The city of New Orleans has elected to pull down Confederate monuments from its public spaces. With the removal of a statue of Robert E. Lee this week, that task is complete. The proposal brought near endless debate, and vitriolic outcry from the monuments’ defenders. But in a remarkable speech shortly before Lee’s statue was removed, New Orleans Mayor Mitch Landrieu declared with astonishing moral and historical clarity that these were not monuments to some bygone way of southern life implied by believers in the Lost Cause. They were symbols of white supremacy, and of the systemic oppression of human beings. See: New Orelans Mayor Mitch Landrieu’s remarkable speech about removing confederate monuments.
This month the World Health Assembly elects the next Director-General of the World Health Organization(WHO) and over 200 experts in health, medicine, biology, policy and climate research have signed a letter urging the WHO to acknowledge that factory farming of animals is a major impediment to the health of not just the animals and our planet, but global human health. The letter (which you can read in full here) includes a series of policy recommendations:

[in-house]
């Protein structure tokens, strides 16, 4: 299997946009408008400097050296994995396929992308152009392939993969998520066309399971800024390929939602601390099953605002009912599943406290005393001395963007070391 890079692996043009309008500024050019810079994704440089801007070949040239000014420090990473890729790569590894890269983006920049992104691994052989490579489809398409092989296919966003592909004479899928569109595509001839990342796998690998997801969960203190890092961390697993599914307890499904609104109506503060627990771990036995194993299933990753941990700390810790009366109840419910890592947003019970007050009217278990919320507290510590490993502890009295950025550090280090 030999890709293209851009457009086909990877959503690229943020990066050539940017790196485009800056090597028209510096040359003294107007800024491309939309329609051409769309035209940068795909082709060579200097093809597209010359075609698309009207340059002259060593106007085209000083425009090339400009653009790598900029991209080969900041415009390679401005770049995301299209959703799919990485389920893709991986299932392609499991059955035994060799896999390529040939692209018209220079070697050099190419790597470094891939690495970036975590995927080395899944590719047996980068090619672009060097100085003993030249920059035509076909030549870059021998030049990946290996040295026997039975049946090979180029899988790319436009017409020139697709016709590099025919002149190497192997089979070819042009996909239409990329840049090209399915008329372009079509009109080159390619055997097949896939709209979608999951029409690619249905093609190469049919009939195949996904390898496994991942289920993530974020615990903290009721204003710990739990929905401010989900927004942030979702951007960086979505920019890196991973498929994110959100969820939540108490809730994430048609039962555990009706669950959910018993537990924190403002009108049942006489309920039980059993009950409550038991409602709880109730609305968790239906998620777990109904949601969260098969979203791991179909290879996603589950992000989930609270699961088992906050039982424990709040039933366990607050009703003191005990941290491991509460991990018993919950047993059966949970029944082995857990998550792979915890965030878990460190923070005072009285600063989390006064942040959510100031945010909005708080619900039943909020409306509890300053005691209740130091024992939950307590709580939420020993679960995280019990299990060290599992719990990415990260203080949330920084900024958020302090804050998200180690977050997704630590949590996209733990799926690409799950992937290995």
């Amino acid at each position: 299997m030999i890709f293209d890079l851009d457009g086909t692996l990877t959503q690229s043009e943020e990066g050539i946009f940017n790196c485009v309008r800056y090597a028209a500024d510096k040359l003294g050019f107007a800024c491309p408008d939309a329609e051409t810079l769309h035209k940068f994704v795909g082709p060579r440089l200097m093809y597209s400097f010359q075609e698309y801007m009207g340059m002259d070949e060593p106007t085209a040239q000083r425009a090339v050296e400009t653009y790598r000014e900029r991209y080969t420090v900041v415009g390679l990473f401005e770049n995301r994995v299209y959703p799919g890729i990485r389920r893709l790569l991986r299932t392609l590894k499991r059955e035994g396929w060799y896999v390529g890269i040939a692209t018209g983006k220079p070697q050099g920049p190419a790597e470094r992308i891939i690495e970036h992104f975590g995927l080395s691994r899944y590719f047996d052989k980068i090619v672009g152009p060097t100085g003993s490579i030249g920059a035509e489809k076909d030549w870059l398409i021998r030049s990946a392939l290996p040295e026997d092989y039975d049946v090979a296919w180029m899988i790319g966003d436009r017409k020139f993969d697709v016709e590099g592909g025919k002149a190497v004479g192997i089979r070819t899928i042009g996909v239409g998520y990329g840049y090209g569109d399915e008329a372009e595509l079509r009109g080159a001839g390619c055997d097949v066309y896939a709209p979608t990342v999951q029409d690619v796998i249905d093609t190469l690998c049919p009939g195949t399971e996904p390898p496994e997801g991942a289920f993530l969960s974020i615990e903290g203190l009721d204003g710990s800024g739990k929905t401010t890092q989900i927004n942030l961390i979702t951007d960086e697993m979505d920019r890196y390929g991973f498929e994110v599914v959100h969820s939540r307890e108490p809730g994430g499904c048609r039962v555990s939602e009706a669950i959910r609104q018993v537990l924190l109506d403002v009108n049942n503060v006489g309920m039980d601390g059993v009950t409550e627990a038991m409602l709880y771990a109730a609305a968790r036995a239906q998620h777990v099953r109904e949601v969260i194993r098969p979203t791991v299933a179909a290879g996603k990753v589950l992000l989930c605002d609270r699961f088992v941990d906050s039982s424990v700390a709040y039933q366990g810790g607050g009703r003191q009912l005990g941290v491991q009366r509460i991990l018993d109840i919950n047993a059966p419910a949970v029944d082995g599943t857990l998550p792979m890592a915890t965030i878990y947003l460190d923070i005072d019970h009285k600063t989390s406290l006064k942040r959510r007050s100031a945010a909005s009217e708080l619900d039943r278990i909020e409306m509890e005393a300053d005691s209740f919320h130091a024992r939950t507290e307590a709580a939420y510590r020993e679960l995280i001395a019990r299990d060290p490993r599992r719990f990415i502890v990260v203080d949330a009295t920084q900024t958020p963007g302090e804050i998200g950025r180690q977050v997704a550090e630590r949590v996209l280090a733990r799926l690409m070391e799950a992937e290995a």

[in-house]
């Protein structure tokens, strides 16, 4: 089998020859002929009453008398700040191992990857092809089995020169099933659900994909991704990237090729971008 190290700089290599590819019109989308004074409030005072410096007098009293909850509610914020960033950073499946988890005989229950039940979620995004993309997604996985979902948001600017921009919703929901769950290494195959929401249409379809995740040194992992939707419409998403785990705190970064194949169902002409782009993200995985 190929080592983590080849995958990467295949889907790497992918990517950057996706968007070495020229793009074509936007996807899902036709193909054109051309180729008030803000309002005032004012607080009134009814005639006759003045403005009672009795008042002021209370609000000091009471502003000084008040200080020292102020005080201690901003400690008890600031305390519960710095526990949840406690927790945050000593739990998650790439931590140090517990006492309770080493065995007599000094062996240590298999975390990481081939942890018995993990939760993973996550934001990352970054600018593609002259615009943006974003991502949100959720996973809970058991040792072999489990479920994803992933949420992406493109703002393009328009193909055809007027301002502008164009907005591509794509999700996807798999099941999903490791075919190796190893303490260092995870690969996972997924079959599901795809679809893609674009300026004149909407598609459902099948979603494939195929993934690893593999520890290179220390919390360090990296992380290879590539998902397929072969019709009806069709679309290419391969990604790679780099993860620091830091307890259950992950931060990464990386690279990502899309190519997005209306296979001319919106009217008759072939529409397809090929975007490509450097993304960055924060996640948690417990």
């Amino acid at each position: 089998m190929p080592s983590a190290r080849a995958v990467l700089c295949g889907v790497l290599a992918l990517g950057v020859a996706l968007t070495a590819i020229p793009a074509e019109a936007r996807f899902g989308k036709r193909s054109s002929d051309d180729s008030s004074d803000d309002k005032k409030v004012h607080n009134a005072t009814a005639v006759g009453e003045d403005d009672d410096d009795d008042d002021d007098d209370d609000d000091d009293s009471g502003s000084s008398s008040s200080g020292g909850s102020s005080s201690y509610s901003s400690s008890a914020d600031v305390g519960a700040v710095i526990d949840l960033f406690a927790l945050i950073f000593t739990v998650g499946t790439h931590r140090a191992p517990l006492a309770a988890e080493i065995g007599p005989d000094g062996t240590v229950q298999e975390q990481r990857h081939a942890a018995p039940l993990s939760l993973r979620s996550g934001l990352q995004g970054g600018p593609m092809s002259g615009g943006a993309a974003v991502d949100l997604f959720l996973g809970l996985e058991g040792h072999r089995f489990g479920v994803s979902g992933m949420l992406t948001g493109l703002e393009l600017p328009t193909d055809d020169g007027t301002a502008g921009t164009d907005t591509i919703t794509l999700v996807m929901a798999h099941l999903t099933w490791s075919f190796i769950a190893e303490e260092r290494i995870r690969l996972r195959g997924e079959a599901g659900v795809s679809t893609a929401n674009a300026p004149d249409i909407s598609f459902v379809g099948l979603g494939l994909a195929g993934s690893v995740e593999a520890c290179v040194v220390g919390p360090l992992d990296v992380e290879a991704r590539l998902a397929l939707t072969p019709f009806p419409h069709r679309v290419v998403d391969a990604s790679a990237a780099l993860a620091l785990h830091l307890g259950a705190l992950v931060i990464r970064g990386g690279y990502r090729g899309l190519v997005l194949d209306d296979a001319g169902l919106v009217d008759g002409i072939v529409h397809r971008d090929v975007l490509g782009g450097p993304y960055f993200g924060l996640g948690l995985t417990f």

Ban the use of growth-promoting antibiotics in animal farming and provide incentives to meat producers to dispose of antibiotics and animal waste in ways that prevent environmental contamination.
Stop subsidizing factory farming.
Adopt nutrition standards and implement education campaigns that warn of the health risks of meat consumption.
Finance research into plant-based alternatives to meat.
The most powerful thing individuals can do to be part of the solution? Stop buying the products that come from animal factory farming. In general that means avoiding fast, big box, mass produced food. It’s pretty simple.